The Singapore Zoo, formerly known as the Singapore Zoological Gardens and commonly known locally as the Mandai Zoo, occupies 28 hectares on the margins of Upper Seletar Reservoir within Singapore's heavily forested central catchment area. The zoo was built at a cost of S$9 million granted by the government of Singapore and opened on 27 June 1973. It is operated by Wildlife Reserves Singapore, who also manage the neighbouring Night Safari, River Safari and the Jurong BirdPark. There are about 315 species of animal in the zoo, of which some 16 percent are considered to be threatened species. The zoo attracts 1.7 million visitors each year.
From the beginning, Singapore Zoo followed the modern trend of displaying animals in naturalistic, 'open' exhibits with hidden barriers, moats, and glass between the animals and visitors. It houses the largest captive colony of orangutans in the world.
Animals are kept in spacious, landscaped enclosures separated from the visitors by dry and wet moats. The moats are concealed with vegetation or dropped below the line of sight. Dangerous animals that can climb well are housed in landscaped glass-fronted enclosures.
The zoo has not expanded beyond the original 28 hectares. However, 40 hectares of secondary forest were later developed into the Night Safari. The remaining undeveloped land has been kept as wooded land. This and the waters of Upper Seletar Reservoir contribute to the zoo, giving it a sense of natural, unrestricted space.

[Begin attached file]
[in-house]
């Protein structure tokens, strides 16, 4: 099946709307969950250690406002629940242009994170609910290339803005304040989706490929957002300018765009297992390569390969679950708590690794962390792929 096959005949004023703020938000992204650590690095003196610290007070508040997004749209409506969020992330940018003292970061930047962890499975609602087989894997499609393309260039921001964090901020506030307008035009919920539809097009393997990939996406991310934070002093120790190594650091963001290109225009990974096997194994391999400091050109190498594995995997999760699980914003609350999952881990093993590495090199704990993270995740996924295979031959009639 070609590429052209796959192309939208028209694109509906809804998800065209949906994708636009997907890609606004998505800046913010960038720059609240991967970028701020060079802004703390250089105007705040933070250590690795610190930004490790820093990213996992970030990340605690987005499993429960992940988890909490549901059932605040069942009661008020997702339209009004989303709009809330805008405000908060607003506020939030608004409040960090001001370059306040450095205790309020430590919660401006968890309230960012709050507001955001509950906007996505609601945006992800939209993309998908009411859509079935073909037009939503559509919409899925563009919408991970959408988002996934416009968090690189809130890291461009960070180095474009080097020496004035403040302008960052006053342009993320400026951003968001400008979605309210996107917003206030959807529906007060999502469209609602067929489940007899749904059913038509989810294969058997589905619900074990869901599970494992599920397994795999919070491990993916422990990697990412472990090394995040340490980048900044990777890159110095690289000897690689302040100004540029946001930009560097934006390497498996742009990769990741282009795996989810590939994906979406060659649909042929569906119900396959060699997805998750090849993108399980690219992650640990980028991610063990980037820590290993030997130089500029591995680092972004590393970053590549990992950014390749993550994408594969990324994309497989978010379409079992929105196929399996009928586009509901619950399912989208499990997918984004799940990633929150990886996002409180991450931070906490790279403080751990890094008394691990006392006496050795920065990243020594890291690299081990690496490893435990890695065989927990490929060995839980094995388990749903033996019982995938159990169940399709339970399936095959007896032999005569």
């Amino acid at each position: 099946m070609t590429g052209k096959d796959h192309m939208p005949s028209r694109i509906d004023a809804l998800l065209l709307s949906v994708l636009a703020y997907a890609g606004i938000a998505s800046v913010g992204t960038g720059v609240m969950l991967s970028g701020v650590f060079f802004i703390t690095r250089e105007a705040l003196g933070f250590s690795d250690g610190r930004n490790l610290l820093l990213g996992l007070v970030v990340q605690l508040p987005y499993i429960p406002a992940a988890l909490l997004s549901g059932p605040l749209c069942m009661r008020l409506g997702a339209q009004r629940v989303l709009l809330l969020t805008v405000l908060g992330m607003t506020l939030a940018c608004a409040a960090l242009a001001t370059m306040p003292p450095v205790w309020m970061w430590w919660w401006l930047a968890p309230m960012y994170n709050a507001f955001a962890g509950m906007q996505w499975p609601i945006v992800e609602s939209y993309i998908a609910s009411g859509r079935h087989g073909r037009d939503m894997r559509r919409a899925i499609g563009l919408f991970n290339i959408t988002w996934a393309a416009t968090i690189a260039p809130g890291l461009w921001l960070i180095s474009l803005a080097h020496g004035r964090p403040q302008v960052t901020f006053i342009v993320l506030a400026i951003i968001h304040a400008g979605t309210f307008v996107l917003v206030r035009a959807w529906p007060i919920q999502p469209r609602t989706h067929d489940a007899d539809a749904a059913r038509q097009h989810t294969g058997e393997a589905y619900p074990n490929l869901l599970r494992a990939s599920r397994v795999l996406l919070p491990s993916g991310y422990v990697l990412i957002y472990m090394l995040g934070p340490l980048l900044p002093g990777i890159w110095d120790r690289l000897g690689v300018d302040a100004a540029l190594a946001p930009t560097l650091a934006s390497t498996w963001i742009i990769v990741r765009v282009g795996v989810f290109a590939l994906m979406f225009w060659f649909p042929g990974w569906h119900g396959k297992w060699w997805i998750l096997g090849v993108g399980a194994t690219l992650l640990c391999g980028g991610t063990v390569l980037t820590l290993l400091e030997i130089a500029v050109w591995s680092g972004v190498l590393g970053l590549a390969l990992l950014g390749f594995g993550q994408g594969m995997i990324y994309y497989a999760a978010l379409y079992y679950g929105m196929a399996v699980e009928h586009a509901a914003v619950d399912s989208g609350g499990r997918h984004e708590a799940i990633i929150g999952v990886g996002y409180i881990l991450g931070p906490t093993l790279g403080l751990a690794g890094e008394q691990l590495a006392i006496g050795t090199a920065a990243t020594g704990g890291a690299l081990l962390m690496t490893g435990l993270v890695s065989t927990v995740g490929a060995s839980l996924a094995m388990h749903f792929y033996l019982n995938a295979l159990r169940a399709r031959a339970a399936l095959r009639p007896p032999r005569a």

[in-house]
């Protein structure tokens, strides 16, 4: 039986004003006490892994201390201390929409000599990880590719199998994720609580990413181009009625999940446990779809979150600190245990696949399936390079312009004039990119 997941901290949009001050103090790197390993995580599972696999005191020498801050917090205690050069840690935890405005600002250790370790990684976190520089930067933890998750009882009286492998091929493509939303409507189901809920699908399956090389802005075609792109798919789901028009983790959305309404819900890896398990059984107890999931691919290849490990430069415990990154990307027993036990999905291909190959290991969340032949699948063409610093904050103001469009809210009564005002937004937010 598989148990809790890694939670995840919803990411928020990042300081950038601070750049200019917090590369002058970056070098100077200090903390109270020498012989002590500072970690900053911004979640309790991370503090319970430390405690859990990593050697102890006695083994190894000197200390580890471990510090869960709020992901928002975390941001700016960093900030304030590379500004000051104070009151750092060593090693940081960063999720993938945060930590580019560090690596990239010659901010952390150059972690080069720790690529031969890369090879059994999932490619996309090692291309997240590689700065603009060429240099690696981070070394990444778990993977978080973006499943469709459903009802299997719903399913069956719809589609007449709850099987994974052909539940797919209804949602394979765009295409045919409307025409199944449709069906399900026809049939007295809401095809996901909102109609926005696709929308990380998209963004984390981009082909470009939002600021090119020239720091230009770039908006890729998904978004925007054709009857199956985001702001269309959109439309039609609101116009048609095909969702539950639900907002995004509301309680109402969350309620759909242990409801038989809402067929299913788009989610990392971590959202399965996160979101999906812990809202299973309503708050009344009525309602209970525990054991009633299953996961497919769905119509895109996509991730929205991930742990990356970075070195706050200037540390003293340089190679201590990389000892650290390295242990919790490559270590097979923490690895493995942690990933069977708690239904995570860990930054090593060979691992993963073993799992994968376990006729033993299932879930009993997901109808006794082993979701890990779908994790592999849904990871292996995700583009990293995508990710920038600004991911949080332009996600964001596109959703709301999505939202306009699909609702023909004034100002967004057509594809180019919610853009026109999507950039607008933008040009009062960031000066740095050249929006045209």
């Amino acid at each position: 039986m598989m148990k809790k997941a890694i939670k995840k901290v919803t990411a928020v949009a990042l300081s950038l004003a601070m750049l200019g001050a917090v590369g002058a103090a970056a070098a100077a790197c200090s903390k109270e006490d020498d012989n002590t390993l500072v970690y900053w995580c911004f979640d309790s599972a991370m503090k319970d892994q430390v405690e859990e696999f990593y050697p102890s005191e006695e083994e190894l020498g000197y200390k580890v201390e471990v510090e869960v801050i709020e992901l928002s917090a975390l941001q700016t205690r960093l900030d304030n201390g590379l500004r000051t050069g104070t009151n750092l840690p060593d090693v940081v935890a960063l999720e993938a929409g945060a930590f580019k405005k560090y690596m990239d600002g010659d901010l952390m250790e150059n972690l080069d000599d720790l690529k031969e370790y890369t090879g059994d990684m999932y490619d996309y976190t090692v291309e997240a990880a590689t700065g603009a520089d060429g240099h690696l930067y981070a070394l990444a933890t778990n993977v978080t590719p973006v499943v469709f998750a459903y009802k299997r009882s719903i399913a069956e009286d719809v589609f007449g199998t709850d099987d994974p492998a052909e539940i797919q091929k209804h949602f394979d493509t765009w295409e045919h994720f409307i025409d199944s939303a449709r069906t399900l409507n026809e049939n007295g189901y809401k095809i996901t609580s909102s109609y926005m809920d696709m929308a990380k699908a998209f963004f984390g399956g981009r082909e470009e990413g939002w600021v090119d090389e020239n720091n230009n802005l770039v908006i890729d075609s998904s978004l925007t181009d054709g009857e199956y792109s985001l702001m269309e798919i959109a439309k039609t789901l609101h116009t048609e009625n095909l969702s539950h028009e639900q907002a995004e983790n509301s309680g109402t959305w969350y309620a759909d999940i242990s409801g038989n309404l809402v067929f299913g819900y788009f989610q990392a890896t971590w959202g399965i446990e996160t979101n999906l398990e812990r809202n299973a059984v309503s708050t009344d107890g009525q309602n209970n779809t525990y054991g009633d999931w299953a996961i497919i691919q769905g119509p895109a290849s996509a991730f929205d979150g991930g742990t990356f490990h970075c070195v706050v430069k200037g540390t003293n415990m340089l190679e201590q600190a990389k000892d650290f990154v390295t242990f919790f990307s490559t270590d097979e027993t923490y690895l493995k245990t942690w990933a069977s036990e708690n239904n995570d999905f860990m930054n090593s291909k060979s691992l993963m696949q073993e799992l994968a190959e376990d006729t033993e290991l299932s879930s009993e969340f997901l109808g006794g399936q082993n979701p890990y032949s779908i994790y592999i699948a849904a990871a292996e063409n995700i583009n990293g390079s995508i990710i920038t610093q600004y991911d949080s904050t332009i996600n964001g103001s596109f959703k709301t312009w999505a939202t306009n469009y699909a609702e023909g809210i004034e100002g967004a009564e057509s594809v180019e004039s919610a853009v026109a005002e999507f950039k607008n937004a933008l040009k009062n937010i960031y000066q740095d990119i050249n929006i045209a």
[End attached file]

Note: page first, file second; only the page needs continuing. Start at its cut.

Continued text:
The zoo also offers various modes of rides available within the premises: trams, animals, boat, pony and horse carriage rides.
Strollers, wagons and wheelchairs can also be rented.
"Breakfast with an Orangutan" allows visitors to meet and interact closely with the orangutans in the zoo, which has included Ah Meng (died on 8 February 2008) who was an icon of the Singapore tourism industry. Animal shows, as well as token feedings coupled with live commentaries by keepers, are also the daily staple in Singapore Zoo.
The "Rainforest Fights Back" show is housed in the Shaw Amphitheatre, the main amphitheatre in the zoo. Actors and performers act alongside the animals: in-show, a villainous poacher attempts to mow down a section of tropical rainforest for land development, and is foiled by the native people and the animals of the rainforest—orangutans, lemurs, pea-fowls, otters and cockatiels.
The "Elephants at Work and Play" show demonstrates how elephants are used as beasts of burden in south-east Asian countries. The animal caretakers are referred to as mahouts, and the show simulates how a mahout would instruct an elephant to transport logs or kneel so that they can be mounted.
The "Splash Safari" show exhibits the zoo's aquatic mammals and birds. Seals and sea lions perform tricks, and pelicans demonstrate how they catch fish in their beaks, while dolphins swim in the pond.
The "Animal Friends" show, housed in the Kidzworld amphitheatre in the zoo's children's section, features mostly domesticated animals such as dogs and parrots performing tricks.
Singapore Zoo | eTips Inc.